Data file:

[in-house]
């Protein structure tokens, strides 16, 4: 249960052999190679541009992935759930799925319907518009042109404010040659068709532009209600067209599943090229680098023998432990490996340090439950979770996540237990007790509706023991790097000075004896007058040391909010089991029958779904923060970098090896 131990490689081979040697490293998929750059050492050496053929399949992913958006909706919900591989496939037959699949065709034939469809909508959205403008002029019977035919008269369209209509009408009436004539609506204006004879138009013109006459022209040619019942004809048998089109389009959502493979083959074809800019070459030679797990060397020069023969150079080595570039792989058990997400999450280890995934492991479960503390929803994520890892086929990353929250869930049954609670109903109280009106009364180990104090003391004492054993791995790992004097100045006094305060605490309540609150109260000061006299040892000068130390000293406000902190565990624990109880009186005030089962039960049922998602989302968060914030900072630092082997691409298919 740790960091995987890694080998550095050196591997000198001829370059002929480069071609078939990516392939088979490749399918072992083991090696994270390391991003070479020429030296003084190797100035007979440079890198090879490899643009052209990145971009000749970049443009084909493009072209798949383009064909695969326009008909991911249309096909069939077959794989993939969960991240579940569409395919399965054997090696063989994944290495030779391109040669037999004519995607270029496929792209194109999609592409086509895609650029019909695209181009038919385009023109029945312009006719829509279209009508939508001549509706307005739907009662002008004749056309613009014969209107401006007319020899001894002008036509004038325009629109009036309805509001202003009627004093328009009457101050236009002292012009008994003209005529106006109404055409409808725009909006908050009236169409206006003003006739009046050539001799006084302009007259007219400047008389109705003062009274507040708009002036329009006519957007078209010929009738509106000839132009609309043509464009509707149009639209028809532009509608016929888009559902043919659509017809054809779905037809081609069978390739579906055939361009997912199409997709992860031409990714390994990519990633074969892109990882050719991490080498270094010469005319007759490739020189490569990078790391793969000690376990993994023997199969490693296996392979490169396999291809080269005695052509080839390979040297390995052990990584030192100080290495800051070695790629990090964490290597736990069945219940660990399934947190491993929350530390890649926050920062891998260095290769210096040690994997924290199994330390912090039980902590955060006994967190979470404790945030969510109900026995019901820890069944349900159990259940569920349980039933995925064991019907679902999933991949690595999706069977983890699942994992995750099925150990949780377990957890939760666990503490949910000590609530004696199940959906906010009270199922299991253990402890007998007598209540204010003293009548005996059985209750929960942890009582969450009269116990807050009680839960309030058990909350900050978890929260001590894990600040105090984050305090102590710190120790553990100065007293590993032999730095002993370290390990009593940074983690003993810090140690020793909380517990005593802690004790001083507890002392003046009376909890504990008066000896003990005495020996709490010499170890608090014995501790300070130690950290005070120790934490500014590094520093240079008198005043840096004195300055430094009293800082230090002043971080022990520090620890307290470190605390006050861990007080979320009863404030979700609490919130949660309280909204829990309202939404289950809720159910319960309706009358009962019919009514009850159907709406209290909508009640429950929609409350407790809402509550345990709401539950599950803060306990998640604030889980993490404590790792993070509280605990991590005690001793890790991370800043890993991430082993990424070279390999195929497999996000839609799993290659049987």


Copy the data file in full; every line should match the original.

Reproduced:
[in-house]
């Protein structure tokens, strides 16, 4: 249960052999190679541009992935759930799925319907518009042109404010040659068709532009209600067209599943090229680098023998432990490996340090439950979770996540237990007790509706023991790097000075004896007058040391909010089991029958779904923060970098090896 131990490689081979040697490293998929750059050492050496053929399949992913958006909706919900591989496939037959699949065709034939469809909508959205403008002029019977035919008269369209209509009408009436004539609506204006004879138009013109006459022209040619019942004809048998089109389009959502493979083959074809800019070459030679797990060397020069023969150079080595570039792989058990997400999450280890995934492991479960503390929803994520890892086929990353929250869930049954609670109903109280009106009364180990104090003391004492054993791995790992004097100045006094305060605490309540609150109260000061006299040892000068130390000293406000902190565990624990109880009186005030089962039960049922998602989302968060914030900072630092082997691409298919 740790960091995987890694080998550095050196591997000198001829370059002929480069071609078939990516392939088979490749399918072992083991090696994270390391991003070479020429030296003084190797100035007979440079890198090879490899643009052209990145971009000749970049443009084909493009072209798949383009064909695969326009008909991911249309096909069939077959794989993939969960991240579940569409395919399965054997090696063989994944290495030779391109040669037999004519995607270029496929792209194109999609592409086509895609650029019909695209181009038919385009023109029945312009006719829509279209009508939508001549509706307005739907009662002008004749056309613009014969209107401006007319020899001894002008036509004038325009629109009036309805509001202003009627004093328009009457101050236009002292012009008994003209005529106006109404055409409808725009909006908050009236169409206006003003006739009046050539001799006084302009007259007219400047008389109705003062009274507040708009002036329009006519957007078209010929009738509106000839132009609309043509464009509707149009639209028809532009509608016929888009559902043919659509017809054809779905037809081609069978390739579906055939361009997912199409997709992860031409990714390994990519990633074969892109990882050719991490080498270094010469005319007759490739020189490569990078790391793969000690376990993994023997199969490693296996392979490169396999291809080269005695052509080839390979040297390995052990990584030192100080290495800051070695790629990090964490290597736990069945219940660990399934947190491993929350530390890649926050920062891998260095290769210096040690994997924290199994330390912090039980902590955060006994967190979470404790945030969510109900026995019901820890069944349900159990259940569920349980039933995925064991019907679902999933991949690595999706069977983890699942994992995750099925150990949780377990957890939760666990503490949910000590609530004696199940959906906010009270199922299991253990402890007998007598209540204010003293009548005996059985209750929960942890009582969450009269116990807050009680839960309030058990909350900050978890929260001590894990600040105090984050305090102590710190120790553990100065007293590993032999730095002993370290390990009593940074983690003993810090140690020793909380517990005593802690004790001083507890002392003046009376909890504990008066000896003990005495020996709490010499170890608090014995501790300070130690950290005070120790934490500014590094520093240079008198005043840096004195300055430094009293800082230090002043971080022990520090620890307290470190605390006050861990007080979320009863404030979700609490919130949660309280909204829990309202939404289950809720159910319960309706009358009962019919009514009850159907709406209290909508009640429950929609409350407790809402509550345990709401539950599950803060306990998640604030889980993490404590790792993070509280605990991590005690001793890790991370800043890993991430082993990424070279390999195929497999996000839609799993290659049987």